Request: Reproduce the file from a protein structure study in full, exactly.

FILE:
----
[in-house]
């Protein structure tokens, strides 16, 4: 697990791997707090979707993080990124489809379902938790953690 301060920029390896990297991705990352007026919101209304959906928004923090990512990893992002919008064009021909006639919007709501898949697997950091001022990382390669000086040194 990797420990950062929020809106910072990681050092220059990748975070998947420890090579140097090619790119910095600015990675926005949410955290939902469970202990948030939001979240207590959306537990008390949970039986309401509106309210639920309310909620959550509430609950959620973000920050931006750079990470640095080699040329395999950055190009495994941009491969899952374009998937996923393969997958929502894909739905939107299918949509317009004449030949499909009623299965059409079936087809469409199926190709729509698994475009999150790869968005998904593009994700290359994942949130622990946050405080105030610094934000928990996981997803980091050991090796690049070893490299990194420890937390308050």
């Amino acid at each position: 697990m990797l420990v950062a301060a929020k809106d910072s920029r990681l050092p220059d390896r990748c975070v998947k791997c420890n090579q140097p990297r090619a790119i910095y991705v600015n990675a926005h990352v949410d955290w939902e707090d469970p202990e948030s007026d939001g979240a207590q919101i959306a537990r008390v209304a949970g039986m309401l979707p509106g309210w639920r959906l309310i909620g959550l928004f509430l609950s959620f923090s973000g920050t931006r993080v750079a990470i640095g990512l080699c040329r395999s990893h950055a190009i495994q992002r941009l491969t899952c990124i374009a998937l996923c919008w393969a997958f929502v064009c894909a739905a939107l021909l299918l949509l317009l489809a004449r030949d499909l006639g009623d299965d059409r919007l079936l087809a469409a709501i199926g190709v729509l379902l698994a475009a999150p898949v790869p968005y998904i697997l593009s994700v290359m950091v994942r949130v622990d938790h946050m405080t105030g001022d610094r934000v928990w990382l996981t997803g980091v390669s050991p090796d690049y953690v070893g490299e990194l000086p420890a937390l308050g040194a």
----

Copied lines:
[in-house]
């Protein structure tokens, strides 16, 4: 697990791997707090979707993080990124489809379902938790953690 301060920029390896990297991705990352007026919101209304959906928004923090990512990893992002919008064009021909006639919007709501898949697997950091001022990382390669000086040194 990797420990950062929020809106910072990681050092220059990748975070998947420890090579140097090619790119910095600015990675926005949410955290939902469970202990948030939001979240207590959306537990008390949970039986309401509106309210639920309310909620959550509430609950959620973000920050931006750079990470640095080699040329395999950055190009495994941009491969899952374009998937996923393969997958929502894909739905939107299918949509317009004449030949499909009623299965059409079936087809469409199926190709729509698994475009999150790869968005998904593009994700290359994942949130622990946050405080105030610094934000928990996981997803980091050991090796690049070893490299990194420890937390308050």
């Amino acid at each position: 697990m990797l420990v950062a301060a929020k809106d910072s920029r990681l050092p220059d390896r990748c975070v998947k791997c420890n090579q140097p990297r090619a790119i910095y991705v600015n990675a926005h990352v949410d955290w939902e707090d469970p202990e948030s007026d939001g979240a207590q919101i959306a537990r008390v209304a949970g039986m309401l979707p509106g309210w639920r959906l309310i909620g959550l928004f509430l609950s959620f923090s973000g920050t931006r993080v750079a990470i640095g990512l080699c040329r395999s990893h950055a190009i495994q992002r941009l491969t899952c990124i374009a998937l996923c919008w393969a997958f929502v064009c894909a739905a939107l021909l299918l949509l317009l489809a004449r030949d499909l006639g009623d299965d059409r919007l079936l087809a469409a709501i199926g190709v729509l379902l698994a475009a999150p898949v790869p968005y998904i697997l593009s994700v290359m950091v994942r949130v622990d938790h946050m405080t105030g001022d610094r934000v928990w990382l996981t997803g980091v390669s050991p090796d690049y953690v070893g490299e990194l000086p420890a937390l308050g040194a």